Where have all the activist-artists gone?


I’ve been re-listening to Kendrick Lamar’s latest album, “Mr. Morale & the Big Steppers,” a good amount lately. It goes hard!

One track that’s garnered a lot of attention in recent weeks is titled “Savior” and begins with this admonition about following performers. 

Here’s the excerpt: 

Kendrick made you think about it, but he is not your savior

Cole made you feel empowered, but he is not your savior

Future said, “Get a money counter,” but he is not your savior

‘Bron made you give his flowers, but he is not your savior

He is not your savior

The idea is that Kendrick and his entertainer contemporaries might inspire us but can’t save us. And taking it literally, I agree. It’s unhealthy to place performers on that kind of pedestal. But the song made me think back to overtly political performers with true galvanizing power and wonder whether overt activist-artists, like Nina Simone, and Bob Marley, and the group Rage Against the Machine, are even possible today. 

With civil rights in the U.S. under attack, it seems worth asking where all the true activist-artists have gone.

Art, in the right hands, can liberate. Oppressive attacks meant to obscure it — whether by ISIS bombers attacking historical statues in Iraq, or Russian officials jailing a feminist punk group, or Republican officials wanting to ban and burn books — is a testament to this power. With civil rights in the U.S. under attack, it seems worth asking where all the true activist-artists have gone. But at the risk of sounding like a full-on conspiracy theorist, it feels like our social and commercial infrastructure aren’t set up to allow that kind of power. 

By social infrastructure, I mean the platforms we use to exchange information — social media, usually — are rife with falsehoods and nefarious actors trying to manipulate us. The widespread dispute over truth isn’t just an issue for media outlets, but for anyone who wants to make a cogent point online without being dragged or defamed. And that includes artists. The rise of the activist-artist is kneecapped by a constant deluge of nonsense online.

Along with that, the way we consume music can inhibit artists from becoming hugely popular activists today. Tech developments over the past 15 years have made it easier to create and distribute music. For music-lovers, that means a seemingly endless pool of artists to choose from, and potentially less time building the familiarity and fanaticism that might lead you to follow an artist’s politics.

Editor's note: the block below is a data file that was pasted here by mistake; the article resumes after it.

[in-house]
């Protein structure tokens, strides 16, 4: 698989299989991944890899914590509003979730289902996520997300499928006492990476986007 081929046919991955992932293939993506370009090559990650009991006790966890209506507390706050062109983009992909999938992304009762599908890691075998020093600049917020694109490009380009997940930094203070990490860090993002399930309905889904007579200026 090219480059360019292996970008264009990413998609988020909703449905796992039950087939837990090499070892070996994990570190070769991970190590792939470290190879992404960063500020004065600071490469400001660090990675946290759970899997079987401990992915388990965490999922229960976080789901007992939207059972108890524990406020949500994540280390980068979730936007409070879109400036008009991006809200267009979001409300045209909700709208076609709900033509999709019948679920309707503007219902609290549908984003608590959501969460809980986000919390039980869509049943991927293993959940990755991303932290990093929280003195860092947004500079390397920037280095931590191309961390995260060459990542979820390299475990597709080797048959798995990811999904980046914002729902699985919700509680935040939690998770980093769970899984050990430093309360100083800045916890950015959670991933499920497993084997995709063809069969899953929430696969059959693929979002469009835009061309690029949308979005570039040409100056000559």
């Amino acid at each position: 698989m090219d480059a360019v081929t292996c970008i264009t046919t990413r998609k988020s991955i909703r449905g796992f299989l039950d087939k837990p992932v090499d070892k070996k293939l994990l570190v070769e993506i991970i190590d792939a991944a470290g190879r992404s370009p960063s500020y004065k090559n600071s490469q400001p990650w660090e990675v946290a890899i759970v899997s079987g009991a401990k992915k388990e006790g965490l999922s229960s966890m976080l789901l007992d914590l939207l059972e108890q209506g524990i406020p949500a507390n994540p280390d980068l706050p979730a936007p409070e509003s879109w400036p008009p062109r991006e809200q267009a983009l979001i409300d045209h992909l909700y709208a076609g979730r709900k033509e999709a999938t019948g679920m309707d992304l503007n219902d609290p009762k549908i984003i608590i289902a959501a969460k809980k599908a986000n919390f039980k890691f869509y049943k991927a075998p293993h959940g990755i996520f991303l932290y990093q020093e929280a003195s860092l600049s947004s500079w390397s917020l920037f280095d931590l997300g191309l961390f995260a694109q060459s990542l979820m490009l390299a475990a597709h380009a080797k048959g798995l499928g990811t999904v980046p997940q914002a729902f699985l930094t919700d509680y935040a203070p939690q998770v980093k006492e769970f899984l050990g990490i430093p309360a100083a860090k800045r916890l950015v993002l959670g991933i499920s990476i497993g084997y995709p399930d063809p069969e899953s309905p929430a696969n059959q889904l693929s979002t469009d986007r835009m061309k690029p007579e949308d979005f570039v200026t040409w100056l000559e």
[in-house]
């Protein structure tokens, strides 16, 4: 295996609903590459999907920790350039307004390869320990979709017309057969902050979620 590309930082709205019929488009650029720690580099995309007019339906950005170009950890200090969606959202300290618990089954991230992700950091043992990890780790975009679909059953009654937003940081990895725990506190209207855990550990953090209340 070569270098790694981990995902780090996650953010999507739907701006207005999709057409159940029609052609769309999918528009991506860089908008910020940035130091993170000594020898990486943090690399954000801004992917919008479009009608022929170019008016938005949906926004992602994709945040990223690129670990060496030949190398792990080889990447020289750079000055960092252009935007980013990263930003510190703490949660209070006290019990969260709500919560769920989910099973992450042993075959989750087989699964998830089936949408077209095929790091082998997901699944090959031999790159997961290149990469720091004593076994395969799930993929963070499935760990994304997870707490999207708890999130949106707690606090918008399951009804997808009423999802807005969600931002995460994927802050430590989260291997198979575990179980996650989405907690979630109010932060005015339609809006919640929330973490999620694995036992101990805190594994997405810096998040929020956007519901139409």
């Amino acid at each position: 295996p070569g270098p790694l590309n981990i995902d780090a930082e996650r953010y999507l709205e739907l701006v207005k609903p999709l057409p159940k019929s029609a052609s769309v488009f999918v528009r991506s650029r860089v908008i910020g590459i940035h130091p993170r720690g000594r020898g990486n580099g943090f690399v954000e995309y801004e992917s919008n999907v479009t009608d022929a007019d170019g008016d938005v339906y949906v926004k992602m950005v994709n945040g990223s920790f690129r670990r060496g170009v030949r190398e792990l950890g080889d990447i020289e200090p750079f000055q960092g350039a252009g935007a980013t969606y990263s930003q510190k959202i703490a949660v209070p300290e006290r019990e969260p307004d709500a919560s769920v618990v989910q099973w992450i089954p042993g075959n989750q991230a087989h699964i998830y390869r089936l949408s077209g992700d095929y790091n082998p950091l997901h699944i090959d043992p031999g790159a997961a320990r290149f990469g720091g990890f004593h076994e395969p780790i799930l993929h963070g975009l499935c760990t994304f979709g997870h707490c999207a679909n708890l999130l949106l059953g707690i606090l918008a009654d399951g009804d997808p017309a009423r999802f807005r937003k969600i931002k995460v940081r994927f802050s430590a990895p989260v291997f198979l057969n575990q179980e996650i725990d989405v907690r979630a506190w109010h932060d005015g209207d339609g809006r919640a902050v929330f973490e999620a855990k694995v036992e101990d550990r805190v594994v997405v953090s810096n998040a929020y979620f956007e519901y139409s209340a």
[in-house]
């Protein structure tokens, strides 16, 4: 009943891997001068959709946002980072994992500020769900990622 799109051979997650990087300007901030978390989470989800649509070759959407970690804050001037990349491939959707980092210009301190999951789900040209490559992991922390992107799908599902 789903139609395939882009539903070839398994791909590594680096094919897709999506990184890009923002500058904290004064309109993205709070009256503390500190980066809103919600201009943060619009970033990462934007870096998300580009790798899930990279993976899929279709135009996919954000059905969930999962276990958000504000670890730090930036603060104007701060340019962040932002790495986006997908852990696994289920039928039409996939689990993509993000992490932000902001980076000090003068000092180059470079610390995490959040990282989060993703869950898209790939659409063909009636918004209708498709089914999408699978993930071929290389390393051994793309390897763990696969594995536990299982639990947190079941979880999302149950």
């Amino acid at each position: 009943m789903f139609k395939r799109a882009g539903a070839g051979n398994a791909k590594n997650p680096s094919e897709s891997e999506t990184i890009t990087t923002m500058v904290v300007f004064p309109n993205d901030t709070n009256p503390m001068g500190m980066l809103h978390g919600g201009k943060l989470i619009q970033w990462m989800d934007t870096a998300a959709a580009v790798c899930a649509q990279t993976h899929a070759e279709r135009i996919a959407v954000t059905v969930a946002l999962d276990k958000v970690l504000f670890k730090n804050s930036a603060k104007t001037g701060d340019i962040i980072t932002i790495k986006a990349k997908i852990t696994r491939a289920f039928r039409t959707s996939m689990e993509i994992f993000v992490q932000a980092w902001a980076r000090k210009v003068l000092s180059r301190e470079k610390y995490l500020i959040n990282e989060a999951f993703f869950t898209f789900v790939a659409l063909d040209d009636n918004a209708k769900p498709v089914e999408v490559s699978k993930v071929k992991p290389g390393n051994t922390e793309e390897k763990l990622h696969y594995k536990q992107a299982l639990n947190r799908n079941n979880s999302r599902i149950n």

I suspect this is what the writer James Jackson Toth was referring to in 2018, when he wrote about feeling “that my rabid consumption of music, when coupled with the unprecedented access encouraged by new technology, has endangered my ability to process it critically.”

“Missing from a larger discussion is the radical idea that maybe it is the consumers who are being done the greatest disservice,” he said, “and that this access-bonanza may be cheapening the listening experience by transforming fans into file clerks and experts into dilettantes.” 

In essence, in the streaming era, it’s harder to develop the fanaticism it might take for you to learn and subscribe to an artist’s politics expressed in song. On top of that, there’s evidence showing old songs make up an increasing amount of music that gets streamed. 

As Ted Gioia wrote for The Atlantic earlier this year

Never before in history have new tracks attained hit status while generating so little cultural impact. In fact, the audience seems to be embracing the hits of decades past instead. Success was always short-lived in the music business, but now even new songs that become bona fide hits can pass unnoticed by much of the population.

I agree with Kendrick Lamar: Performers are not our saviors. I do think they can play a role in our liberation, though — but there are all sorts of impediments built into the way we consume music and news that make it difficult for artists to do that today compared to years past.